Sunday, August 17, 2014

Alaska to Seattle

After my St. Elias mountaineering trip I was met by longtime Coast Guard buddy Trevor Clark. Much like Jason, Trevor is the type to join any adventure at the drop of a hat (he climbed Mt. Fuji on a 24 hr layover in Tokyo). Our plan was to road trip thru Canada and enjoy the sights while leaving enough time for climbing something toward the end. So we had to put in a couple long days behind the wheel off the get-go to give us the time to slow down later.

On our first evening we drove the Taylor/"Top of the World" Highway. Beautiful sunset views of the foothills of the Alaska Range really did make us feel "top of the world." Regrettably the US/CAN border was closed so we just had to camp along the side of the road and wait for customs to open in the morning.

Top of the World Highway. Credit Trevor Clark
It was a short drive from the border to Dawson City in the Yukon Territory. There is a free ferry that takes you across the mighty Yukon River.

Yukon River ferry. Credit Trevor Clark
Talk about a gold rush - Dawson City went from 0 to 30,000 people in 1898. It still has a great frontier vibe, complete with dirt streets and wooden sidewalks. We toured the museum and the Robert Service and Jack London cabins before hitting the road.

Downtown Dawson City. Credit Trevor Clark
Robert Service Cabin. Credit Trevor Clark
We overnighted in Whitehorse and had the best beer of my time in the North. Thank you Yukon Brewing. The "Midnight Sun" Espresso Stout was quite interesting, perhaps even acceptable for breakfast??? We opted to drive on the Cassiar Highway vice the more famous AL-CAN. It was more remote, less trafficked, scenic, and more direct to Seattle.

Cassiar Highway. Credit Trevor Clark
British Columbia has a great network of Provincial Parks. Kinaskan Lake was one of our favorites.

Kinaskan Lake Park. Credit Trevor Clark
I took advantage of the lakefront campsite to break out my Alaskan souvenir - a one man, packable, 5 pound inflatable raft - for its first test drive. They are really popular in Alaska and as soon as I found out about them I immediately became intrigued. The ability to carry a raft opens up many adventure possibilities - watercourses go from obstacle to superhighway while on foot. We'll see if I can't help promote "pack rafting" in the lower 48.

Packrafting. Credit Trevor Clark
Things subtlety changed once the Cassiar Highway met the Yellowhead Highway. You could feel that we were no longer in "the North." Towns were larger and closer together. Traffic picked up. Prices dropped. It was still quite scenic and an enjoyable drive, but I quickly started to miss the massive wilderness expanses of the Last Frontier. I guess that just means I'll have to plan a return trip.

We continued thru Smithers (quaint) and Whistler (pricy). A map reading snafu (and poor Canadian highway design) caused me to end up in downtown Vancouver during morning rush hour. Not fun. There was a substantial wait to cross the border back into the US. Trevor and I joked about the need for a "returning US citizens" express line, complete with confetti, the Star Spangled Banner on perpetual repeat, and a flock of screeching bald eagles to welcome us back to the Motherland. All we got was a curt nod, but we were still happy to return to the land of miles per hour and gallons. Driving for days on the speedometer's less obvious kph markings and doing two calculations at the gas station (one for L/gal and the other for US/CAN currency) to determine how bad I was getting ripped off was annoying.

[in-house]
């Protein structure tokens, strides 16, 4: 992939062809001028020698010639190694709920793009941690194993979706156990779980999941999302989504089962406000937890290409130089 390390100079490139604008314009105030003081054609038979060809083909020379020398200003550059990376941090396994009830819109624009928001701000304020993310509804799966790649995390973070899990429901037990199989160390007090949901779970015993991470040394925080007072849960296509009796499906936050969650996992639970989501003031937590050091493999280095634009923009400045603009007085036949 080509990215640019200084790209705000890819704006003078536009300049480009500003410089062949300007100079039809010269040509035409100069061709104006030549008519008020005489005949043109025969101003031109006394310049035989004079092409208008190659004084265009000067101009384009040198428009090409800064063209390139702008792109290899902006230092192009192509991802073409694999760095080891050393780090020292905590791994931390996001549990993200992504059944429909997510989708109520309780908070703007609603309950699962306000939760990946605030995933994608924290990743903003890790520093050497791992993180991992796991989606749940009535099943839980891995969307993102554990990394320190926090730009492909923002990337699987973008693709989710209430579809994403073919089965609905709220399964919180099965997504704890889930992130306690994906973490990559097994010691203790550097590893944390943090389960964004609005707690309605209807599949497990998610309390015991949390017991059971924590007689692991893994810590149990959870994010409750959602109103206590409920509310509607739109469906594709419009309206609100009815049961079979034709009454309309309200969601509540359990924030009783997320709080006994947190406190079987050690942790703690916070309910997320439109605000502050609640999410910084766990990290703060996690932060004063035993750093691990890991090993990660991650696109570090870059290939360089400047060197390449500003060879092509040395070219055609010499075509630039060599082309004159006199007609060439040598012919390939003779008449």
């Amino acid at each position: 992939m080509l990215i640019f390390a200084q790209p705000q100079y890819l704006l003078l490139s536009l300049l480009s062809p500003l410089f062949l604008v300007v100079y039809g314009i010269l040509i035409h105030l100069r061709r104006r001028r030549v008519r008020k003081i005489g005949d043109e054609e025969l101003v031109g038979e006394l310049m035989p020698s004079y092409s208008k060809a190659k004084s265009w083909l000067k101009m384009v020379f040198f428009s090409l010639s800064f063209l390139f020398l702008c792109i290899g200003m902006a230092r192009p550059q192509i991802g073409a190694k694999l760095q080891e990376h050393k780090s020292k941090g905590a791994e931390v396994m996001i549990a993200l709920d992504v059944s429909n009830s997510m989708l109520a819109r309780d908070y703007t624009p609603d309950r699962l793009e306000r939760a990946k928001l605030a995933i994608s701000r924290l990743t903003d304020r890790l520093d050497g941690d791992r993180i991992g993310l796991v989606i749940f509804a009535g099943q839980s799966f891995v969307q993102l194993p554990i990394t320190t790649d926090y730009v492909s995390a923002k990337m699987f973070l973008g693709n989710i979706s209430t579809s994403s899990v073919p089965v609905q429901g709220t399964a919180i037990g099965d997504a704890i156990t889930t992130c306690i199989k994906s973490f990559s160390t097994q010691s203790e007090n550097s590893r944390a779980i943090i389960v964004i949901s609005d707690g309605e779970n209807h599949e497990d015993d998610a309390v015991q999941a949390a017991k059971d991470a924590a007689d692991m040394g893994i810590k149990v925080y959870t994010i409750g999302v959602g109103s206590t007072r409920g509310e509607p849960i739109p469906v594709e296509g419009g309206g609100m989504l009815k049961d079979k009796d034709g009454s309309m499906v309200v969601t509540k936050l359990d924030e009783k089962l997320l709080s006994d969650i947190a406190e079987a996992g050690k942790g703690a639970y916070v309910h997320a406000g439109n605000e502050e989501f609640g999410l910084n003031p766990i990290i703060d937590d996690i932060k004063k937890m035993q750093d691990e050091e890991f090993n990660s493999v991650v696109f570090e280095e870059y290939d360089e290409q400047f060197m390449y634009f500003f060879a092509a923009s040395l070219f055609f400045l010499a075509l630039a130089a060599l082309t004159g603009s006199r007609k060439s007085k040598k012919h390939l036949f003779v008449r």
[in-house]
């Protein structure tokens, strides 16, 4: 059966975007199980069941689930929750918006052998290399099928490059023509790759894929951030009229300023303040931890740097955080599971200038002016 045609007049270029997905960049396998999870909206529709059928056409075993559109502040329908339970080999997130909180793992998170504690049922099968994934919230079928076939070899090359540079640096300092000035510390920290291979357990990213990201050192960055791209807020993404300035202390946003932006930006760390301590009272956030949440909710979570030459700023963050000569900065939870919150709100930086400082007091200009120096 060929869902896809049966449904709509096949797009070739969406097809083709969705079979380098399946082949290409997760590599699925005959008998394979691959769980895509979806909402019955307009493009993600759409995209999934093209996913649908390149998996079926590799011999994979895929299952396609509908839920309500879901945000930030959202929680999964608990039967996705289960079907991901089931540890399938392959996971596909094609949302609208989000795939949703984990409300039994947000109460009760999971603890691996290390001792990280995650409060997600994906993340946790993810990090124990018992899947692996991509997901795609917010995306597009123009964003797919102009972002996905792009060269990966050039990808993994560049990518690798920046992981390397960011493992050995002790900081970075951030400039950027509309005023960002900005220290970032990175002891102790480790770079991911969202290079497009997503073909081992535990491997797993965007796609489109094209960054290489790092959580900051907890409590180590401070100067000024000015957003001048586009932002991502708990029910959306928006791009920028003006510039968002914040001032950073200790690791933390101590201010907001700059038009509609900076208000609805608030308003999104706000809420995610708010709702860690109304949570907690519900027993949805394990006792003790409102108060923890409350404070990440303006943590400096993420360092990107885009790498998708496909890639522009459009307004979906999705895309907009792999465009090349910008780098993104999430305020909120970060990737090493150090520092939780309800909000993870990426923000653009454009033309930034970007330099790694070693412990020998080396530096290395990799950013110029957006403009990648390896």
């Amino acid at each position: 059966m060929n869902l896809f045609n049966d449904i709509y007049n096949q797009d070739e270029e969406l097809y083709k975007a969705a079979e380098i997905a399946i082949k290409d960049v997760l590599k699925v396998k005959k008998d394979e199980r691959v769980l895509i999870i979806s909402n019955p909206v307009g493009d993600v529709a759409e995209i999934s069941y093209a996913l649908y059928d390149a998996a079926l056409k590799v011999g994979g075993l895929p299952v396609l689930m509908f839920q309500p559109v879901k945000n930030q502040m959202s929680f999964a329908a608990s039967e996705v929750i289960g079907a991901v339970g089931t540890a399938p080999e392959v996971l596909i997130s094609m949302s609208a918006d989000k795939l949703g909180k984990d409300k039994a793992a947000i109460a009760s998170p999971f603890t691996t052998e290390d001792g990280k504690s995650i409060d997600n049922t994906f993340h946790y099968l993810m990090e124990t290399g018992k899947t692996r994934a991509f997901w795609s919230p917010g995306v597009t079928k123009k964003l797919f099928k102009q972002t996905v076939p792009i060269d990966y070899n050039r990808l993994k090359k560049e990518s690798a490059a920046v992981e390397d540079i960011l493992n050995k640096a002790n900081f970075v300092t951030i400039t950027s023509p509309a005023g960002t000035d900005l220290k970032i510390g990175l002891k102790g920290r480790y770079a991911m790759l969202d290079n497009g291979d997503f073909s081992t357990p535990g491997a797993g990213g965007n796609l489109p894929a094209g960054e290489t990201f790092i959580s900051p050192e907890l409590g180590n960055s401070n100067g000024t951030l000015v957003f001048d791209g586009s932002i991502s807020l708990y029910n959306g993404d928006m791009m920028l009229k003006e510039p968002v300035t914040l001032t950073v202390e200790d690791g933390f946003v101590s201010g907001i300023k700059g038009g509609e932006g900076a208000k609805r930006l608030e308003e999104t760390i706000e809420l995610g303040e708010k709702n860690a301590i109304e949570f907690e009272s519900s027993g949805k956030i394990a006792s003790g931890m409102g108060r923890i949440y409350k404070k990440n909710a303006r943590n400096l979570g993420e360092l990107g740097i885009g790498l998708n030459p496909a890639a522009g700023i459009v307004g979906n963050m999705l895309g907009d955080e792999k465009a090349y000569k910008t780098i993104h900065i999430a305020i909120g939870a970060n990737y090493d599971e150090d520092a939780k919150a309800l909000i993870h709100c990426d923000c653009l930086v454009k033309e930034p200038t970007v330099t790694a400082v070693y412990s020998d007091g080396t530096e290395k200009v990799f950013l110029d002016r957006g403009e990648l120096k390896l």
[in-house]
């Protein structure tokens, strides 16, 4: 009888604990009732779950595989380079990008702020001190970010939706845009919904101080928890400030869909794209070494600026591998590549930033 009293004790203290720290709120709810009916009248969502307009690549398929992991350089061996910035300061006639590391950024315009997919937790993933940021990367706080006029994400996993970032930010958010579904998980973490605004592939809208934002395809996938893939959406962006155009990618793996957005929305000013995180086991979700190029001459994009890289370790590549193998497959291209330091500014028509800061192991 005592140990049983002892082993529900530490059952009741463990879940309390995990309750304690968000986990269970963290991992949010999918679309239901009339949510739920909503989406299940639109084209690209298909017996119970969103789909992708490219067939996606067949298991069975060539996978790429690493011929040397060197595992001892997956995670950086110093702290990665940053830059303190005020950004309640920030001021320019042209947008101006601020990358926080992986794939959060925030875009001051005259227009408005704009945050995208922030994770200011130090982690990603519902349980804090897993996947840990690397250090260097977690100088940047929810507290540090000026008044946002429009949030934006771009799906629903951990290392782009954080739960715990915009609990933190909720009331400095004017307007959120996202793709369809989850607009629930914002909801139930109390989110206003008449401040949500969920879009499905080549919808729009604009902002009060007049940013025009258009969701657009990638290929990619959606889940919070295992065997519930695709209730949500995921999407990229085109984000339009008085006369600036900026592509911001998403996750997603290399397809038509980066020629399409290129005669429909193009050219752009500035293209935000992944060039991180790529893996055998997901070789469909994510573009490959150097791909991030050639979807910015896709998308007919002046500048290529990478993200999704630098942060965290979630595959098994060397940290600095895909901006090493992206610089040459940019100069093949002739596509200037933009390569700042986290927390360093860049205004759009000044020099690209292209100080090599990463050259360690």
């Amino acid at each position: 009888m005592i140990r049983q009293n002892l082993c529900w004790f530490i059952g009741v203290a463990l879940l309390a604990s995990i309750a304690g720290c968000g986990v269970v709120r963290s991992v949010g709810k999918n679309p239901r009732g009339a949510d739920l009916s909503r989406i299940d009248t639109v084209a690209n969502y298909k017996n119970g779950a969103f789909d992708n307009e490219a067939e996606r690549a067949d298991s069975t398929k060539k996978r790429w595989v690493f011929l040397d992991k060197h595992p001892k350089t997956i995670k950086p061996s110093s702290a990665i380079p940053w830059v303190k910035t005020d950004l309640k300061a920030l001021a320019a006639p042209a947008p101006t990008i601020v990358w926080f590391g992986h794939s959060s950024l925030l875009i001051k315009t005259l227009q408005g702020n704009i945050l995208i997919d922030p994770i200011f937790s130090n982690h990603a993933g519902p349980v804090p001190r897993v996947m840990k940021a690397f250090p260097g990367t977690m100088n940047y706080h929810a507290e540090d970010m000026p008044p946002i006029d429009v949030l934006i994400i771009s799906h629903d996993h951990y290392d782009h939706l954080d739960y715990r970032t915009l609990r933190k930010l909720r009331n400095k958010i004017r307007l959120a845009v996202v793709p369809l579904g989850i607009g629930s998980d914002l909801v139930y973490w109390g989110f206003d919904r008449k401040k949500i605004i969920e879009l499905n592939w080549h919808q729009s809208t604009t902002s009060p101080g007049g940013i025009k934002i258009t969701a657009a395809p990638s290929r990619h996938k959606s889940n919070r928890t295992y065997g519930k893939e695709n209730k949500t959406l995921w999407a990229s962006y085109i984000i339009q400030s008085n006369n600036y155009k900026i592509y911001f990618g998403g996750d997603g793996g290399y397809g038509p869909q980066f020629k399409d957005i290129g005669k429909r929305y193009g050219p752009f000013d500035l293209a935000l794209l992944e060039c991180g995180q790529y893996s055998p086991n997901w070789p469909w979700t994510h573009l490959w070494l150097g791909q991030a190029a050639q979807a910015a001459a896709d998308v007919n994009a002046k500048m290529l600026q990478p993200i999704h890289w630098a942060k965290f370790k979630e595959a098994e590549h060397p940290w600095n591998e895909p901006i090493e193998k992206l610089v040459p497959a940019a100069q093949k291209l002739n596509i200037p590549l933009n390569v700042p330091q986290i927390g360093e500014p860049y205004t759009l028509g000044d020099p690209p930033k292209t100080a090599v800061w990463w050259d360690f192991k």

We drove sufficiently fast to have 3 days for climbing at the end of our trip. We originally wanted to do something in British Columbia but limited information and subpar conditions led us to pick an objective in North Cascades National Park. Fresh off my mountaineering trip, I offered to lead up the West Ridge of Forbidden Peak, a classic alpine climb (with a sweet name!).

Forbidden Peak. Credit Trevor Clark
We overpacked and had a quad crushing approach hike up an insanely steep and eroded trail. We set up camp, made dinner, and then quickly went to sleep in anticipation of our early wake up for the climb itself.

Trevor crossing stream
Sunset from high camp. Credit Trevor Clark
We had to cross a small glacier, ascend a drippy rock and snow gully, and then had solid and straightforward but exposed climbing along the ridge itself. The summit photos were lackluster due to a large forest fire in eastern Washington that filled the Cascade range with smoky haze.

Early morning over Boston Basin. Credit Trevor Clark
Glacier snowbridge. Credit Trevor Clark
Summit break. Credit Trevor Clark
The guidebooks were absolutely on point when they suggested that "there is no easy way off Forbidden Peak." Between numerous rappels and technical down climbing the descent took just as long as the climbing. It didn't help matters that an evening thunderstorm rolled in. A mountain ridge top is not where you want to be when lighting strikes.

Trevor on rappel
Matt on rappel. Credit Trevor Clark
The storm approaches!
The following morning we packed up and returned down the same steep trail. Descending punishes the knees and joints more than your muscles and there's not a lot you can do about it. We rinsed the sweat and dust off in an icy river and headed for Seattle.

I dropped Trevor off at the airport. Ever the adventurer, he planned our road trip to coincide with a bid up Mt. Rainier with some other friends of his. As of this writing, he told me that they made it. Congrats buddy, third time's the charm.

Happy to have survived the thunderstorm. Thanks for road tripping and best of luck at Georgia Tech
My plan is to hang around the Seattle area for a few weeks, enjoying the great Northwest summer and taking time to sail, hike, climb, and visit with friends.

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